India to ratify Paris climate deal on 2 October. What will it mean?
Prime Minister Narendra Modi announced India would ratify the Paris Agreement on climate change on 2 October, Mahatma Gandhi's birth anniversary. But what will this mean for India? What will it entail?
Ratifying the Paris Agreement means India, responsible for 4.1% of the world's greenhouse emission, will have to get its act together to implement all the promises it made in the run-up to the agreement to cut down emissions, including ramping up solar power capacity 25 times and planting several million trees.
India will be among the late joinees to the deal agreed to at last year's COP-21 conference. Being an international treaty, it needs the backing of a certain number of countries to reflect an international consensus. Specifically, at least 55 countries, representing at least 55% of CO2 emissions, have to ratify the deal to make it comes into force. Until now, 61 countries, representing 48% of emissions, have done so.
The steps that need to be taken
In the first step, PM Modi will need to meet his Cabinet and take a decision to ratify the Paris deal. That's all, actually.
According to a World Resources Institute study, India has among the least domestic requirements to ratify the deal, requiring just the Cabinet signatures; not even Parliament approval.
In contrast, China needed executive approval as well as majority consent from a legislative body. Japan requires two legislative bodies to approve the deal, and the United States needed approval from both its houses of Congress.
But this doesn't mean Modi won't have to go to Parliament.
Implementing the Paris deal requires a great number of policy decisions, and some of these may need new laws.
Tall promises, difficult to achieve
India had made several promises before the COP-21 summit, called 'Intended Nationally Determined Contributions'. Since the country is going ahead with the deal, the word 'intended' will now be dropped, and India would need to implement them.
Some of these promises happened to be very tall.
To cut carbon emitted per rupee of GDP produced, India has committed that by 2030, at least 40% of its electricity will be generated from non-fossil sources. This includes 175 gigawatt renewable energy capacity by 2022.
These are ambitious goals. For example, its stated 100 GW target by 2022 for solar energy is 25 times more than the 4 GW capacity as on 2015. Targets for wind, biomass and hydroelectricity are 200-250% of current capacities.
Money is the foremost challenge that India would need to face. India has itself said it would require over $2.5 trillion to fulfill all these targets, and has said it would achieve these targets only if other countries give it money and discounts on new technology. But since the Paris Agreement comes into force after 2020, while its targets are set for 2022, the government will need to start working immediately to gather funds.
On the policy side, implementing renewable energy promises requires nothing short of a transformation of India's power sector. This includes better efficiency, more financial stability, and a technical capacity to support renewable power, which happens to fluctuate.
On the institutional side, India already has the Ministry of New and Renewable Energy (MNRE) implementing national missions for each form of renewable energy. But these won't be enough.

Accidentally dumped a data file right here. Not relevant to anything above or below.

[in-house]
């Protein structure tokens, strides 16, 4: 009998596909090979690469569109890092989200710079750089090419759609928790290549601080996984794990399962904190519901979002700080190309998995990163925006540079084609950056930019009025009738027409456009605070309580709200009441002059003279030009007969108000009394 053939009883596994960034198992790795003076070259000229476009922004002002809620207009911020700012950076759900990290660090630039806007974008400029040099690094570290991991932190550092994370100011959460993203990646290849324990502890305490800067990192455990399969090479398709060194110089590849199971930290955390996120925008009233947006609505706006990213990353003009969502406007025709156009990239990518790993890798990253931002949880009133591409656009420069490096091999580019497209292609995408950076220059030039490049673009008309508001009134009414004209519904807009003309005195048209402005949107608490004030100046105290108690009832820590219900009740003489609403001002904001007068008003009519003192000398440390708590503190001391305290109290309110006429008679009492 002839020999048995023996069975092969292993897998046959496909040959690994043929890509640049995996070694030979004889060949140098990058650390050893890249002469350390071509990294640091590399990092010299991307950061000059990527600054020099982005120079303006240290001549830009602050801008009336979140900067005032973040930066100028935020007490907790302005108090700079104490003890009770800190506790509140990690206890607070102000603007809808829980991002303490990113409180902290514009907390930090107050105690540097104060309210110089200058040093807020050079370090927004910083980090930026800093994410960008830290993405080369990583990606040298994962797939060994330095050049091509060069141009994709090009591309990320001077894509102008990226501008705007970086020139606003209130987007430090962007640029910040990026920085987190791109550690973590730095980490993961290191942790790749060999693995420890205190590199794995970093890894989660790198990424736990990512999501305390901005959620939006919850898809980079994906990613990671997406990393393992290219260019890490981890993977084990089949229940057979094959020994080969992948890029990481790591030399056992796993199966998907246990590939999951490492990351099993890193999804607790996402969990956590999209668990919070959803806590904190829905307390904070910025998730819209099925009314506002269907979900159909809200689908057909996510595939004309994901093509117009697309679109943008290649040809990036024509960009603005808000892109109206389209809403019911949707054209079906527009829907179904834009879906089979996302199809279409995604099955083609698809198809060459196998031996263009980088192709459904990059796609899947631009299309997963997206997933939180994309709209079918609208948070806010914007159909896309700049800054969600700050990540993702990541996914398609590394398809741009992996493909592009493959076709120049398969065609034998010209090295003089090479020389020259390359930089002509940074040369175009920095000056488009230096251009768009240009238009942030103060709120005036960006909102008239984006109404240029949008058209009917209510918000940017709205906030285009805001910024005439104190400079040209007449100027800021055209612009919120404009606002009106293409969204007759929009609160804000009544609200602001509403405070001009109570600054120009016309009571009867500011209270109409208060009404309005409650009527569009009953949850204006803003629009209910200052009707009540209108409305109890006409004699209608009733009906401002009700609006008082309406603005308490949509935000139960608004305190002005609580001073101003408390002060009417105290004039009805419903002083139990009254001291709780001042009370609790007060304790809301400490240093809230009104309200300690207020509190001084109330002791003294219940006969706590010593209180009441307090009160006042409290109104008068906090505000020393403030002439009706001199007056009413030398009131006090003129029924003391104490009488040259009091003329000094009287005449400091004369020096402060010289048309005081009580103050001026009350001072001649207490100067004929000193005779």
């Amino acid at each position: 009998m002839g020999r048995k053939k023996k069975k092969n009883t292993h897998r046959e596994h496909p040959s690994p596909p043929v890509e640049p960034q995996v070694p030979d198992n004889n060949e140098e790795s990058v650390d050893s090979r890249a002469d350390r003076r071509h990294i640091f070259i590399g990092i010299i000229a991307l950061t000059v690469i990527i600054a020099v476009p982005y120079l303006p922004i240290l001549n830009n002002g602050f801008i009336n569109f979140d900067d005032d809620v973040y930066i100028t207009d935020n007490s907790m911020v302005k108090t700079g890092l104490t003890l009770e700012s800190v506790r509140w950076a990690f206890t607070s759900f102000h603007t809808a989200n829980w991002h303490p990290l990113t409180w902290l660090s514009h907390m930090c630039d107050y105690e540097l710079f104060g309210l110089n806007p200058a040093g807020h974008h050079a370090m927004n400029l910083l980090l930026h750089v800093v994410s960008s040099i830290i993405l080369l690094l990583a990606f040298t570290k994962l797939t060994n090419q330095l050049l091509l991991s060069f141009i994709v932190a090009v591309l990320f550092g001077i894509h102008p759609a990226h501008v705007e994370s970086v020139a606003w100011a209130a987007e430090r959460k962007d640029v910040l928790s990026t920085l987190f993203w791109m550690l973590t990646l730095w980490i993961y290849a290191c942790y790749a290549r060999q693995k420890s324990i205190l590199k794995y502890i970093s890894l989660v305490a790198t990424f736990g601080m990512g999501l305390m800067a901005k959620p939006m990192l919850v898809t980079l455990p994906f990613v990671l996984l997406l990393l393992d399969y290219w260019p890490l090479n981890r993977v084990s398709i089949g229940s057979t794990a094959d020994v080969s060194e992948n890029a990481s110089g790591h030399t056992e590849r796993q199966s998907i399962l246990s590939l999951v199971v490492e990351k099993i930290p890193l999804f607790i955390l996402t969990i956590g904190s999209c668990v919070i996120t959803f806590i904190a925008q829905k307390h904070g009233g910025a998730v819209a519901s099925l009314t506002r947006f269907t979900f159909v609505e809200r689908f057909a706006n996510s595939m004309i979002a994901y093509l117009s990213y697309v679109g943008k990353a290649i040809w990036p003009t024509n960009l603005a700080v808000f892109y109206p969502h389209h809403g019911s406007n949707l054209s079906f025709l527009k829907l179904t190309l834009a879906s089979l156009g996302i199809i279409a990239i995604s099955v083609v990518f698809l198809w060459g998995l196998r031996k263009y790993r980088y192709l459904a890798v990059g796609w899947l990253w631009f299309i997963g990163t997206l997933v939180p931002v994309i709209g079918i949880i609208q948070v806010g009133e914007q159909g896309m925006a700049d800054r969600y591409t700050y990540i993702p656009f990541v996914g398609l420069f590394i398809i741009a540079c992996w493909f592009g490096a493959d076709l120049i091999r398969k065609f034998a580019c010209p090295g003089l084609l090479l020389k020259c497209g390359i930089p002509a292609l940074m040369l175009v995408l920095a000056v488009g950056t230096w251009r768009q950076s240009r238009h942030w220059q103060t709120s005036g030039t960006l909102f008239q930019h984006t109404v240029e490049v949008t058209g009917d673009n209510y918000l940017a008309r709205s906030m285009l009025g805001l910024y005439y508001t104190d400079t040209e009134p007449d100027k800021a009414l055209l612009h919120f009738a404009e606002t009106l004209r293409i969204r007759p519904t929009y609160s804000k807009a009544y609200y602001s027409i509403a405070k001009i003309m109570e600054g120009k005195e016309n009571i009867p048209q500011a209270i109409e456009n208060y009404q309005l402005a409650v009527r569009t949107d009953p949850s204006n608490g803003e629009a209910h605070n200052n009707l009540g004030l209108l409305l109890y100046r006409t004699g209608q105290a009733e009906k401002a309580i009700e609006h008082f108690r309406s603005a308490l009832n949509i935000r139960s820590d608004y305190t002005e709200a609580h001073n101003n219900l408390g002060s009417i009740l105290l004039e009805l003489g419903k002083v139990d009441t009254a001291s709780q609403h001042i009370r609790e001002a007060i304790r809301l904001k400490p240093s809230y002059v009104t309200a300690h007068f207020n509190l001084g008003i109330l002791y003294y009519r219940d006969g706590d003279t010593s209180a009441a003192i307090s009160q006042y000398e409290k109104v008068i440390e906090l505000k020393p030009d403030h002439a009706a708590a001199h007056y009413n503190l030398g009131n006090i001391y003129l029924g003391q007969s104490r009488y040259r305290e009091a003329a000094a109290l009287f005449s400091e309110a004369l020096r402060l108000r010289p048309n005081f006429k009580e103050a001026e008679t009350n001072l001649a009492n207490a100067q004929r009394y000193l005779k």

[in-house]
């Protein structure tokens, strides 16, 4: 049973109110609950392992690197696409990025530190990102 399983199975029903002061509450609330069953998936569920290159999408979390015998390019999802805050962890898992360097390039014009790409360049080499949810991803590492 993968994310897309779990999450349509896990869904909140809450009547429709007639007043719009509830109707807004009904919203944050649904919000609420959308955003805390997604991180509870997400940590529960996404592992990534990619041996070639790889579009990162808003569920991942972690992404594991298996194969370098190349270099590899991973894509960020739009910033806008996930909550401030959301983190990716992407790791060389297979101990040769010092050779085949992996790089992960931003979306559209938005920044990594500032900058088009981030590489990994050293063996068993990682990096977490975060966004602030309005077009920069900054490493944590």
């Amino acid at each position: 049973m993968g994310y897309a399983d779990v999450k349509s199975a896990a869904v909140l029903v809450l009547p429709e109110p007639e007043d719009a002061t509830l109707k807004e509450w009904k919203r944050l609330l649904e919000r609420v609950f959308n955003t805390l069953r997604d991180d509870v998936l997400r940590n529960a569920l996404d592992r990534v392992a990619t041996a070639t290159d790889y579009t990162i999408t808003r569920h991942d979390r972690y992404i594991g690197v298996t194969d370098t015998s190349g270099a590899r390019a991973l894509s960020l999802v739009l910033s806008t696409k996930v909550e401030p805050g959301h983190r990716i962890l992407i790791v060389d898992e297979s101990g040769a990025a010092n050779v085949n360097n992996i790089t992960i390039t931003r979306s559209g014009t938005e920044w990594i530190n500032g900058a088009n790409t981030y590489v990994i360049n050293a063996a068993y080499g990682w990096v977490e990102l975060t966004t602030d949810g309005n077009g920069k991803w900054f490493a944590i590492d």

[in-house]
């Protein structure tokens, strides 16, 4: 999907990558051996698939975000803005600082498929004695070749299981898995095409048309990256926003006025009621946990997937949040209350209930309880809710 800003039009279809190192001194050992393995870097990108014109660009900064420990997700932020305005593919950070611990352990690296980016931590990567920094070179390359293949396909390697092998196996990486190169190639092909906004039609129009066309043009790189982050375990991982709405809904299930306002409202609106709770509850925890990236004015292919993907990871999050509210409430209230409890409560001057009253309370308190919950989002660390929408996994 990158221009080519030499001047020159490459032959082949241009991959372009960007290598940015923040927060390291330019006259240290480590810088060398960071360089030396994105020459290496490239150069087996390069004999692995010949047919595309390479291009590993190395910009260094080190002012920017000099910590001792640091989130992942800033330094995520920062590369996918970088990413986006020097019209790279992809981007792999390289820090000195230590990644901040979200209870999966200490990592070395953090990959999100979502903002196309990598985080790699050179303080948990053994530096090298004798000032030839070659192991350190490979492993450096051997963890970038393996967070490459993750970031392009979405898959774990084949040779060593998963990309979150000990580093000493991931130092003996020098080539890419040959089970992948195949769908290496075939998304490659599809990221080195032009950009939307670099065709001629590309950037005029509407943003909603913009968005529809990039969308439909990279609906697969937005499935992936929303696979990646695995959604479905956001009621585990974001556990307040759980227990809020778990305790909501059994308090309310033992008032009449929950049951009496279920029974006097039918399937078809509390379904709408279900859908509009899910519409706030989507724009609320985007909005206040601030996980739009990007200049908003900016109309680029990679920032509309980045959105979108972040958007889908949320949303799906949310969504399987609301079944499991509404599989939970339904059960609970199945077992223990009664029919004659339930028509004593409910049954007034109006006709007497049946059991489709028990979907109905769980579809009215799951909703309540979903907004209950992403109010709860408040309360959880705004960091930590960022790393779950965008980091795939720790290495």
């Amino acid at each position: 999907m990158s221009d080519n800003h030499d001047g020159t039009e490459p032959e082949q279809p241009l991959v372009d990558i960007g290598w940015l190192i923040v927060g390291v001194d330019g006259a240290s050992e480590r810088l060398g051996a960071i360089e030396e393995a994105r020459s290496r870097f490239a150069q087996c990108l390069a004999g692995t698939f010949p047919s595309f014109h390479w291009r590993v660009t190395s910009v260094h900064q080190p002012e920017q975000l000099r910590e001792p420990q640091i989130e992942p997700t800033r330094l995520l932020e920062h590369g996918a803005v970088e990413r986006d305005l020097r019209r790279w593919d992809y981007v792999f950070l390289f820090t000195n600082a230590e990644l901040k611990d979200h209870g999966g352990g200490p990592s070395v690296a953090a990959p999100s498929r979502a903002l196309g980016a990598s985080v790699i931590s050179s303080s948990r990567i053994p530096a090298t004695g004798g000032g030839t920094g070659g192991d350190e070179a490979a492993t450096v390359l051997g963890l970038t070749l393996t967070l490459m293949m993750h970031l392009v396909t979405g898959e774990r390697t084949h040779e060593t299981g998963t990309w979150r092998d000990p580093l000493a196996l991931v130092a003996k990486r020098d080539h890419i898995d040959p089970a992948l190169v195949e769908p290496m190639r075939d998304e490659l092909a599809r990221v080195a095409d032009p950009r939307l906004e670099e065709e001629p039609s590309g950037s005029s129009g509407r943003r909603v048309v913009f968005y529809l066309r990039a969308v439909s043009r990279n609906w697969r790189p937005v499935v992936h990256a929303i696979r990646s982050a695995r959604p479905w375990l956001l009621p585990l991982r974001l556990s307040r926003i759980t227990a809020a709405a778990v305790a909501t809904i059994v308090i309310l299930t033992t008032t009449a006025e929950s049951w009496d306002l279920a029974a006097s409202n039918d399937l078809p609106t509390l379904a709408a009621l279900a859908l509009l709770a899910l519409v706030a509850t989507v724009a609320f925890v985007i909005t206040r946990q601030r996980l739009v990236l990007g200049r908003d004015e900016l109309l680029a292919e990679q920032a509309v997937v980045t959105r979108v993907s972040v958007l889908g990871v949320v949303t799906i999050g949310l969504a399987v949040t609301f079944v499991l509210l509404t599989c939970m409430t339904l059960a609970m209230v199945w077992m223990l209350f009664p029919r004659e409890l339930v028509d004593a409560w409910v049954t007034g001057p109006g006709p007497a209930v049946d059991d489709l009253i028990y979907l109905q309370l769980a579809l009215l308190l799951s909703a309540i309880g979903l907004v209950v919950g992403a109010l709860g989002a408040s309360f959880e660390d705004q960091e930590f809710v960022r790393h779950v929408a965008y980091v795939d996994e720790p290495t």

What lies ahead
Admittedly, nobody knows for sure how the government will achieve these promises. Some studies give a sense of what lies ahead.
A recent Expert Group report of the NITI Aayog recommends that the government needs to take to measures around financially assisting power distributors and generators to start including renewable energy.
So far, although states have obligations to purchase a certain percentage of their power requirements from renewable sources, most states have not fulfilled them.
According to Bridge to India, a solar energy consultancy, to strengthen the regulatory framework India needs new laws, including a draft National Renewable Energy Act that the MNRE floated last year. India would also need to make amendments to the Electricity Act, 2003.
According to the World Resource Institute, India would also need to focus on the demand for renewable energy, including supporting off-grid solar power supply and developing cheap electricity storage systems.
Of the 175 GW target, 40 GW is expected to come from solar panels installed on rooftops - domestic and industrial. Right now, the government is trying financial incentives to attract buildings. If it decides to make this compulsory, this too will require legislation.
The other major promise India made was to capture 2.5-3 billion tonnes of CO2 by planting trees. Fortunately, this has already been covered by law. The Compensatory Afforestation Bill was passed by Parliament, paving the way to release nearly Rs 40,000 crore earmarked for tree plantations, which was lying in an escrow account pending passage of the Bill.
Sign of things to come?
The Paris Agreement was bound to be implemented even without India's ratification. By finally doing so, India will step into the new era of post-Paris climate-oriented policymaking.
The unlikely venue of its announcement - the BJP's national convention - and the bound-to-fail diplomatic manoeuvring behind its timing, would hopefully be in contrast to the planning and structured implementation that this new era demands.
Edited by Shreyas Sharma
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